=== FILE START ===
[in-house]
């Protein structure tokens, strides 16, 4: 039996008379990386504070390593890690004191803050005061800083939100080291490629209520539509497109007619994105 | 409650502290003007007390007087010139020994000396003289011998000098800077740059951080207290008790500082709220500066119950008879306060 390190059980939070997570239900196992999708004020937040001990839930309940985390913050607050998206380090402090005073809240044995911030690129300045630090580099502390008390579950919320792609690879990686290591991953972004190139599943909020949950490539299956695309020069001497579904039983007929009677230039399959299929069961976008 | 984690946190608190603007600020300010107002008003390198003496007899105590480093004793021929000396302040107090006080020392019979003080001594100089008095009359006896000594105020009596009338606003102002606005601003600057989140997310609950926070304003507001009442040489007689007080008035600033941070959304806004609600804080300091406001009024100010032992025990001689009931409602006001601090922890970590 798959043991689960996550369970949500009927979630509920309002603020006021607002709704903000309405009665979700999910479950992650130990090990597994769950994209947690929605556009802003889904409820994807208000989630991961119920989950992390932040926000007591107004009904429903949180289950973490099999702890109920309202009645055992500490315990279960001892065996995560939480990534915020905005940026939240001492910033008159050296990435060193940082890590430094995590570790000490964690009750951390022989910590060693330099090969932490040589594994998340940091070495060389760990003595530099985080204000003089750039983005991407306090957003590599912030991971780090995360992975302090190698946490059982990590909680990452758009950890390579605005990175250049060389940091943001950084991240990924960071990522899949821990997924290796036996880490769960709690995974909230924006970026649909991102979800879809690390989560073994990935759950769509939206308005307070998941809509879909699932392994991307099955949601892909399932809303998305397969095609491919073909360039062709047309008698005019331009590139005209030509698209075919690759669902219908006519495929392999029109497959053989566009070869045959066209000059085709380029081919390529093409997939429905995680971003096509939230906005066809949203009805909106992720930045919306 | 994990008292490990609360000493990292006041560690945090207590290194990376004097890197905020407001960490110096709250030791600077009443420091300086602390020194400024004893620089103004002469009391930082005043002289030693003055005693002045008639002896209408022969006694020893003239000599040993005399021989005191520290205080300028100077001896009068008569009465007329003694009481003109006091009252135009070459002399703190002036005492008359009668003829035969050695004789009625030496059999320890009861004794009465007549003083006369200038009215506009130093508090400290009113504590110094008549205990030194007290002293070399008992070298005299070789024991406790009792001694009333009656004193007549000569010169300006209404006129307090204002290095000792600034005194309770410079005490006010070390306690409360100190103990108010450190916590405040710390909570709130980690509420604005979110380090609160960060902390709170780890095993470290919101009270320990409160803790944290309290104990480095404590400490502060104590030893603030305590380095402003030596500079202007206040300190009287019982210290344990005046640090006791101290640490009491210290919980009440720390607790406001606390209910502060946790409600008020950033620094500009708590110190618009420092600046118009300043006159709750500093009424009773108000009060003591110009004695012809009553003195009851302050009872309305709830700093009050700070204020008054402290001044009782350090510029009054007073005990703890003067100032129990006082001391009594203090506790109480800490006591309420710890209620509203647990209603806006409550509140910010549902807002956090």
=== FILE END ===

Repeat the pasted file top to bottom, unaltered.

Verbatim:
[in-house]
């Protein structure tokens, strides 16, 4: 039996008379990386504070390593890690004191803050005061800083939100080291490629209520539509497109007619994105 | 409650502290003007007390007087010139020994000396003289011998000098800077740059951080207290008790500082709220500066119950008879306060 390190059980939070997570239900196992999708004020937040001990839930309940985390913050607050998206380090402090005073809240044995911030690129300045630090580099502390008390579950919320792609690879990686290591991953972004190139599943909020949950490539299956695309020069001497579904039983007929009677230039399959299929069961976008 | 984690946190608190603007600020300010107002008003390198003496007899105590480093004793021929000396302040107090006080020392019979003080001594100089008095009359006896000594105020009596009338606003102002606005601003600057989140997310609950926070304003507001009442040489007689007080008035600033941070959304806004609600804080300091406001009024100010032992025990001689009931409602006001601090922890970590 798959043991689960996550369970949500009927979630509920309002603020006021607002709704903000309405009665979700999910479950992650130990090990597994769950994209947690929605556009802003889904409820994807208000989630991961119920989950992390932040926000007591107004009904429903949180289950973490099999702890109920309202009645055992500490315990279960001892065996995560939480990534915020905005940026939240001492910033008159050296990435060193940082890590430094995590570790000490964690009750951390022989910590060693330099090969932490040589594994998340940091070495060389760990003595530099985080204000003089750039983005991407306090957003590599912030991971780090995360992975302090190698946490059982990590909680990452758009950890390579605005990175250049060389940091943001950084991240990924960071990522899949821990997924290796036996880490769960709690995974909230924006970026649909991102979800879809690390989560073994990935759950769509939206308005307070998941809509879909699932392994991307099955949601892909399932809303998305397969095609491919073909360039062709047309008698005019331009590139005209030509698209075919690759669902219908006519495929392999029109497959053989566009070869045959066209000059085709380029081919390529093409997939429905995680971003096509939230906005066809949203009805909106992720930045919306 | 994990008292490990609360000493990292006041560690945090207590290194990376004097890197905020407001960490110096709250030791600077009443420091300086602390020194400024004893620089103004002469009391930082005043002289030693003055005693002045008639002896209408022969006694020893003239000599040993005399021989005191520290205080300028100077001896009068008569009465007329003694009481003109006091009252135009070459002399703190002036005492008359009668003829035969050695004789009625030496059999320890009861004794009465007549003083006369200038009215506009130093508090400290009113504590110094008549205990030194007290002293070399008992070298005299070789024991406790009792001694009333009656004193007549000569010169300006209404006129307090204002290095000792600034005194309770410079005490006010070390306690409360100190103990108010450190916590405040710390909570709130980690509420604005979110380090609160960060902390709170780890095993470290919101009270320990409160803790944290309290104990480095404590400490502060104590030893603030305590380095402003030596500079202007206040300190009287019982210290344990005046640090006791101290640490009491210290919980009440720390607790406001606390209910502060946790409600008020950033620094500009708590110190618009420092600046118009300043006159709750500093009424009773108000009060003591110009004695012809009553003195009851302050009872309305709830700093009050700070204020008054402290001044009782350090510029009054007073005990703890003067100032129990006082001391009594203090506790109480800490006591309420710890209620509203647990209603806006409550509140910010549902807002956090």